Monday, 21 December 2015

My Beautiful Horses

I never really thought of myself as a 'collector' until I started to buy Schleich models. I'd always sort of thought that you had to collect expensive things (like Faberge Eggs) or novelty things (like bottle caps) or things that had a lot of value as they aged (like stamps) to be called a 'collector'. But the truth is, I've been a collector since I was about 6 or 7 years old. And one of the very first things I began collecting was My Beautiful Horses.
Omar (renamed Tango), Heather & Sundance
I know I've already talked about these a little in a previous post, but they were such a big part of my childhood that I wanted to dedicate a whole post to them. If you've never heard of them before, My Beautiful Horses were a range of plastic horse toys produced in the 1980s to 1990s, aimed primarily at young girls between the ages of about 6 to 11. I like to think they were intended for kids who loved ponies, but wanted their toys to look more realistic that My Little Pony or even Barbie horses (at least, that's how I looked at them).
The very first pony I got came with a book. His name (according to the book) was Jewel, and he was a black version of the pony above, with a white diamond-shaped star on his head. Sadly, like many of my collection, I traded him to a friend when I was younger and now no longer own him. Shortly after I got Jewel, my mother bought me a subscription to My Beautiful Horses magazine.
Ben and Samson
 I loved MBH magazine. Every month the next issue would arrive, and with it would be a new free gift pony attached to the front in a little plastic bag. I was always so excited to see the new model. Each one came with a name and breed, and there was a feature in the magazine telling you about the breed of your new pony. Through this I discovered breeds I'd never heard of before, like Norikers, Akhal Tekes and Falabellas.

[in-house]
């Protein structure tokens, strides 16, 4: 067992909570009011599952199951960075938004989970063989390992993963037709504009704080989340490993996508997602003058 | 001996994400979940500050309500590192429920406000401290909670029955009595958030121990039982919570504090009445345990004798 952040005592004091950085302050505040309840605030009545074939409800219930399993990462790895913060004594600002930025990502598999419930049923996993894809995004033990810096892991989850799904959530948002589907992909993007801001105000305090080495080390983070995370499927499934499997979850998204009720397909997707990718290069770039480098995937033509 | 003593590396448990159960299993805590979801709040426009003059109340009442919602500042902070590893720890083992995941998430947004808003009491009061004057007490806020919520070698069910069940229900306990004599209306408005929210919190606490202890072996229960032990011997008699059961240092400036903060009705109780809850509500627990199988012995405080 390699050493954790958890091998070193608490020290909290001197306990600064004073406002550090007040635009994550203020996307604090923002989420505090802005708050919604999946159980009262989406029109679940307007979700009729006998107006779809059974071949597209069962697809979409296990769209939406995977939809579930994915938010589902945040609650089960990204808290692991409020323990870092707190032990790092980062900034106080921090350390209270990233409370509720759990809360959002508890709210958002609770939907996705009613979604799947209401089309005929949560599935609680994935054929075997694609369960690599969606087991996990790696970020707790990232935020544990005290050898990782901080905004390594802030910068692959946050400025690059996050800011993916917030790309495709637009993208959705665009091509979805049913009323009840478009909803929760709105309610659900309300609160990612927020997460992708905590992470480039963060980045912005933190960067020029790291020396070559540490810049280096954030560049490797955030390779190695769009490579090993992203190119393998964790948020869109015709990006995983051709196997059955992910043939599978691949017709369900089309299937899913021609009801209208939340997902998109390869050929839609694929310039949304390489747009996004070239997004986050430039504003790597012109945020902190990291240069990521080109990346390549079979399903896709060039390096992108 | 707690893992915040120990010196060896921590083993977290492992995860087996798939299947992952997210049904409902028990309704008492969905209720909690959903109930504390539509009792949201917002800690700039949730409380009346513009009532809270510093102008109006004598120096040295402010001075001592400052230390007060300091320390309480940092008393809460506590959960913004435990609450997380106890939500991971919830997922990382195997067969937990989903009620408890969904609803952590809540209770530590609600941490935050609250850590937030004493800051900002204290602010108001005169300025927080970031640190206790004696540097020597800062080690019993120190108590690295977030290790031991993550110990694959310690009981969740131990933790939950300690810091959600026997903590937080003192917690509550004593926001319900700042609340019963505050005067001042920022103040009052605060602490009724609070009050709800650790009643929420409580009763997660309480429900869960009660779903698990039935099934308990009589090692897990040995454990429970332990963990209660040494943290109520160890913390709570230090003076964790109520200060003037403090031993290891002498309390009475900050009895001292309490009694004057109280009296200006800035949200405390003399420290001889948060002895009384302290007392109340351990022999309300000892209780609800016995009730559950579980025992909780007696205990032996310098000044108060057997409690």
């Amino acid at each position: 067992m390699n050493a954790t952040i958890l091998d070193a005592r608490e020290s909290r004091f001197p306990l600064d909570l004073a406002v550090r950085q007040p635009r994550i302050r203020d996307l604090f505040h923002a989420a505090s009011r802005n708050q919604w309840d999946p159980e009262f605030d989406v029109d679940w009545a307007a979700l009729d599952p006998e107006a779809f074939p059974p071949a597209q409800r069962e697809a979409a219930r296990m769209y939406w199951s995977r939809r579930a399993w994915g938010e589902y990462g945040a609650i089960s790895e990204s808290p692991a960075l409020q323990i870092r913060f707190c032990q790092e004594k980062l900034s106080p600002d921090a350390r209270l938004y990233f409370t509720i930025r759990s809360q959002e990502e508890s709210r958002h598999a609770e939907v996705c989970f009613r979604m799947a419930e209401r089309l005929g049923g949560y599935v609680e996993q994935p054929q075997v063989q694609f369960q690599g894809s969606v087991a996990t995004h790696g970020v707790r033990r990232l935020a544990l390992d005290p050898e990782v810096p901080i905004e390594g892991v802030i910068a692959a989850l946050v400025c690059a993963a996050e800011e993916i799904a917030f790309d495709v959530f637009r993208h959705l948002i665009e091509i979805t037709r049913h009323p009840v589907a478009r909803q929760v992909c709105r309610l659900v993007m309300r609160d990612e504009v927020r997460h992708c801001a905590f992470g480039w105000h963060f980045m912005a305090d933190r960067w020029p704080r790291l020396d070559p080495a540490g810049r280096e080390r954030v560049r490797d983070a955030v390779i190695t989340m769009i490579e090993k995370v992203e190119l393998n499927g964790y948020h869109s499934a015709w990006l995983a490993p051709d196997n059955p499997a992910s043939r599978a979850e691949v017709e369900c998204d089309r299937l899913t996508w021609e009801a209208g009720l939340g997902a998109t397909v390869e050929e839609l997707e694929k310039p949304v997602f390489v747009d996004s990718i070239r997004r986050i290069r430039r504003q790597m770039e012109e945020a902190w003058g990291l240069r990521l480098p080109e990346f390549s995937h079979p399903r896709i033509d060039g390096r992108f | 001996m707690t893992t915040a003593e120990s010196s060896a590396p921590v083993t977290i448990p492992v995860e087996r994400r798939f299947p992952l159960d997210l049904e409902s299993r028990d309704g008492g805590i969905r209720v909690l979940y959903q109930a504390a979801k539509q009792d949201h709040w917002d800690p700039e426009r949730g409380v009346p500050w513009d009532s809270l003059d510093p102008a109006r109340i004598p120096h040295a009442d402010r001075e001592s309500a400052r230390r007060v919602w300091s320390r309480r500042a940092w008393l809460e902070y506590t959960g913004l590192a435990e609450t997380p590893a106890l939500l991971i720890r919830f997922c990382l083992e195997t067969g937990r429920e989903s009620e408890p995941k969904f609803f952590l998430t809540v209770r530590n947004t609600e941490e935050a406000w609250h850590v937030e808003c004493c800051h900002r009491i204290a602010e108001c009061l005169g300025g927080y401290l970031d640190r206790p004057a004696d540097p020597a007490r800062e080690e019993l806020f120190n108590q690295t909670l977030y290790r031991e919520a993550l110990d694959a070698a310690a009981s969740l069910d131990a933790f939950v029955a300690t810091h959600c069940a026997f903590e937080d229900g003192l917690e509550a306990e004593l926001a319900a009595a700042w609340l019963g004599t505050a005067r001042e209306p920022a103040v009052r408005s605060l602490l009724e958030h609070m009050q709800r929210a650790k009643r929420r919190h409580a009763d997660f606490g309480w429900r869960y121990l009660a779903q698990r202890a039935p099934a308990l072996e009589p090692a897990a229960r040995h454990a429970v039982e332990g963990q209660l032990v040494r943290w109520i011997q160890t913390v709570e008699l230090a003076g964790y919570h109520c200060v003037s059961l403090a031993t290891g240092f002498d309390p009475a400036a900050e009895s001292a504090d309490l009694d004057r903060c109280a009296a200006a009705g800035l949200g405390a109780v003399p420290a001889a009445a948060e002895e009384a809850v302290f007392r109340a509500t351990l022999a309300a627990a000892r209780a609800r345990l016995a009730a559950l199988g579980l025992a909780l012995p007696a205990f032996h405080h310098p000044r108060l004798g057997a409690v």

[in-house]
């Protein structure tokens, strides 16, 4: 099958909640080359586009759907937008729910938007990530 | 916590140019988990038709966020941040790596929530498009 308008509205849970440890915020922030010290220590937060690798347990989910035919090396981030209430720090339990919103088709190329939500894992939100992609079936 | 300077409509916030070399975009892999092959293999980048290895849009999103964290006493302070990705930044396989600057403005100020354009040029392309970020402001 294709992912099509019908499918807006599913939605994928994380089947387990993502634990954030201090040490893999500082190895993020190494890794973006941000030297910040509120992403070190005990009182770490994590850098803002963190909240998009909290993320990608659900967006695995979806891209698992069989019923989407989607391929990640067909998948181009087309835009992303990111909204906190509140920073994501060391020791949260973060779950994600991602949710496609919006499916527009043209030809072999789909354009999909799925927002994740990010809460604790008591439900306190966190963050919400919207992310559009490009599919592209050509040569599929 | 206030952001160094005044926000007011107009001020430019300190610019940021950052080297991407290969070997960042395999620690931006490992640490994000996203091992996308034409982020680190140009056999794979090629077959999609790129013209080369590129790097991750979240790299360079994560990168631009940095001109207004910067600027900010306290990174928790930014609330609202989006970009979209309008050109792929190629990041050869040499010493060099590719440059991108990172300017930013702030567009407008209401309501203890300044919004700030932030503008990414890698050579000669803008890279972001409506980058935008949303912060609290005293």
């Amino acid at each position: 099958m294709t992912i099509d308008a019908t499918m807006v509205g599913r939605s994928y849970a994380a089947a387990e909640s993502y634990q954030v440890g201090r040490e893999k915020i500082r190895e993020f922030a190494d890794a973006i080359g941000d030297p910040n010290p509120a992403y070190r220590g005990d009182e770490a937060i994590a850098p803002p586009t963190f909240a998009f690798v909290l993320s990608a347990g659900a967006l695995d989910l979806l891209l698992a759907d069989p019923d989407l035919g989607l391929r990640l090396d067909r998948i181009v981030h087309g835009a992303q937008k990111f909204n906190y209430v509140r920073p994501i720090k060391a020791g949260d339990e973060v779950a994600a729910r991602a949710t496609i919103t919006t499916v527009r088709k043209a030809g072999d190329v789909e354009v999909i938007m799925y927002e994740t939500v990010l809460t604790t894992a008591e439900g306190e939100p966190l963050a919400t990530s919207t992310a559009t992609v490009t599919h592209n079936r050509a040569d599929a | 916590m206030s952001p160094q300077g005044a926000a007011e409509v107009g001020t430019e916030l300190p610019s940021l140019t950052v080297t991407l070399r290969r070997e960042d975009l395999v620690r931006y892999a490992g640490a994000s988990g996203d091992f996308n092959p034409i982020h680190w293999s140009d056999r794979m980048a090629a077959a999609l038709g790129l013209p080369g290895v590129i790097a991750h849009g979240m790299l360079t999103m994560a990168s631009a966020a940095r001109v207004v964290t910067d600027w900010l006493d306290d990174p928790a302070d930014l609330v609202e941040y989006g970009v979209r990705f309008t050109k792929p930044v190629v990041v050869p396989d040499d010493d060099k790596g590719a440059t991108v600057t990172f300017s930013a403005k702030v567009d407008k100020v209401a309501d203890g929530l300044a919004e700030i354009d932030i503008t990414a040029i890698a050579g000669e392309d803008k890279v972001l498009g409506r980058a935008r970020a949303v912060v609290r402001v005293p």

Rusty (renamed Brandy)
 I played with my horses for hours. They were my favourite toys growing up. There were stables and riders and tack available to buy too, although I normally made my own stables out of cardboard boxes with cardboard-box card taped in to form stalls :) I spent many happy hours making stables for all my horses.
 As a child I wanted to be a vet, so I also loved the sister-brand to MBH: Animal Hospital. This came with vet centres and models with colour change 'wounds'. Since both brands used the same models they were easily interchangeable, and I used my MBHs as patients for the vets to make better, and they could then go out for rides afterwards.
Poor Conker's missing ear
 One of my magazine horses, Conker, came to me with a missing ear. This didn't spoil my fun, however, as I pretended that he'd been injured and needed the vets to look after him.
Fergus and Galway
 You've probably noticed by now that a lot of these models have shorter manes and tails. All MBHs came with very long manes, but as a child I didn't think they were very realistic, so most of my horses got a haircut.
 Looking back at them now, I wished I'd left them alone. Many of the haircuts are less than ideal, and the models with long manes tend to be the nicest after all these years. Besides that, the models in original condition are, naturally, more collectible. But I don't regret it. I loved my ponies just as they were at the time, and I still love them now.
Omar (renamed Tango after a pony I rode on holiday)